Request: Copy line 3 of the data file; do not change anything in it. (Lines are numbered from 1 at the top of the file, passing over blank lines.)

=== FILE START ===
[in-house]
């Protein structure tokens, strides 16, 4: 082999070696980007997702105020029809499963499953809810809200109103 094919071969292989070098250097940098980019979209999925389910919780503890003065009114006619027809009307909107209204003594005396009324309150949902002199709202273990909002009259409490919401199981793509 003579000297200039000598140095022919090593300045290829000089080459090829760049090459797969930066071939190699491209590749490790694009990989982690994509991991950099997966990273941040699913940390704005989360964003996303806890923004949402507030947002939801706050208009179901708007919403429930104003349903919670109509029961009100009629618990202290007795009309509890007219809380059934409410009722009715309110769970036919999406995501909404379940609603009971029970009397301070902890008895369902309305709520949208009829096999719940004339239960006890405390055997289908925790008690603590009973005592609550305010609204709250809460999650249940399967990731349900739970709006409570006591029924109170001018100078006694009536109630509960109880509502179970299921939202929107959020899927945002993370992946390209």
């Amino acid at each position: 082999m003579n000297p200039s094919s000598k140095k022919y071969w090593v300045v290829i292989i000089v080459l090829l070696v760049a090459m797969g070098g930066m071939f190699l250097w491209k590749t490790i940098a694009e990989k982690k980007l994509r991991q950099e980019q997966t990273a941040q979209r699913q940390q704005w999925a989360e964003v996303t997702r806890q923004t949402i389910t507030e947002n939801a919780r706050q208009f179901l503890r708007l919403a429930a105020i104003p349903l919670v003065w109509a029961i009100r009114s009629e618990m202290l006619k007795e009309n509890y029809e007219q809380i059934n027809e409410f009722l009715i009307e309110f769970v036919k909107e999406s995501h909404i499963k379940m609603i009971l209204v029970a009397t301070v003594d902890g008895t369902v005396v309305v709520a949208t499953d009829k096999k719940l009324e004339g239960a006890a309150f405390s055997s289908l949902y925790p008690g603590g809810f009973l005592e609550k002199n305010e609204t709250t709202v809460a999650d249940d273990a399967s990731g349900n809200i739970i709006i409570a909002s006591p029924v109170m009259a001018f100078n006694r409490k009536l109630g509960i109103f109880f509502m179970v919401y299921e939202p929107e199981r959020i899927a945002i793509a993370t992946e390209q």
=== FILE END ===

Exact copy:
């Amino acid at each position: 082999m003579n000297p200039s094919s000598k140095k022919y071969w090593v300045v290829i292989i000089v080459l090829l070696v760049a090459m797969g070098g930066m071939f190699l250097w491209k590749t490790i940098a694009e990989k982690k980007l994509r991991q950099e980019q997966t990273a941040q979209r699913q940390q704005w999925a989360e964003v996303t997702r806890q923004t949402i389910t507030e947002n939801a919780r706050q208009f179901l503890r708007l919403a429930a105020i104003p349903l919670v003065w109509a029961i009100r009114s009629e618990m202290l006619k007795e009309n509890y029809e007219q809380i059934n027809e409410f009722l009715i009307e309110f769970v036919k909107e999406s995501h909404i499963k379940m609603i009971l209204v029970a009397t301070v003594d902890g008895t369902v005396v309305v709520a949208t499953d009829k096999k719940l009324e004339g239960a006890a309150f405390s055997s289908l949902y925790p008690g603590g809810f009973l005592e609550k002199n305010e609204t709250t709202v809460a999650d249940d273990a399967s990731g349900n809200i739970i709006i409570a909002s006591p029924v109170m009259a001018f100078n006694r409490k009536l109630g509960i109103f109880f509502m179970v919401y299921e939202p929107e199981r959020i899927a945002i793509a993370t992946e390209q």